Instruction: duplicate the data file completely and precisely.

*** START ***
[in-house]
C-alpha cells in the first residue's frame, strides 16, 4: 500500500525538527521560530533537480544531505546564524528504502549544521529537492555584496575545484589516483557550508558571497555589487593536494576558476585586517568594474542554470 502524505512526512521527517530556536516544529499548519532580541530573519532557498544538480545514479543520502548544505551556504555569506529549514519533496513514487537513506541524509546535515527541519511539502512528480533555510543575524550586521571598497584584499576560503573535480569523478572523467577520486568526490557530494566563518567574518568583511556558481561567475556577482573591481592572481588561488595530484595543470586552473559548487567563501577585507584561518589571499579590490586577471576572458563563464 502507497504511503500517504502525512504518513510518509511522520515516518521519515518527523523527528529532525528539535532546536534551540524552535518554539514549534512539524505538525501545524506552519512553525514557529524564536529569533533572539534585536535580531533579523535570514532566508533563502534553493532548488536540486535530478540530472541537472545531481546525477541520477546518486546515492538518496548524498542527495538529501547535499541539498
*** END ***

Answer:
[in-house]
C-alpha cells in the first residue's frame, strides 16, 4: 500500500525538527521560530533537480544531505546564524528504502549544521529537492555584496575545484589516483557550508558571497555589487593536494576558476585586517568594474542554470 502524505512526512521527517530556536516544529499548519532580541530573519532557498544538480545514479543520502548544505551556504555569506529549514519533496513514487537513506541524509546535515527541519511539502512528480533555510543575524550586521571598497584584499576560503573535480569523478572523467577520486568526490557530494566563518567574518568583511556558481561567475556577482573591481592572481588561488595530484595543470586552473559548487567563501577585507584561518589571499579590490586577471576572458563563464 502507497504511503500517504502525512504518513510518509511522520515516518521519515518527523523527528529532525528539535532546536534551540524552535518554539514549534512539524505538525501545524506552519512553525514557529524564536529569533533572539534585536535580531533579523535570514532566508533563502534553493532548488536540486535530478540530472541537472545531481546525477541520477546518486546515492538518496548524498542527495538529501547535499541539498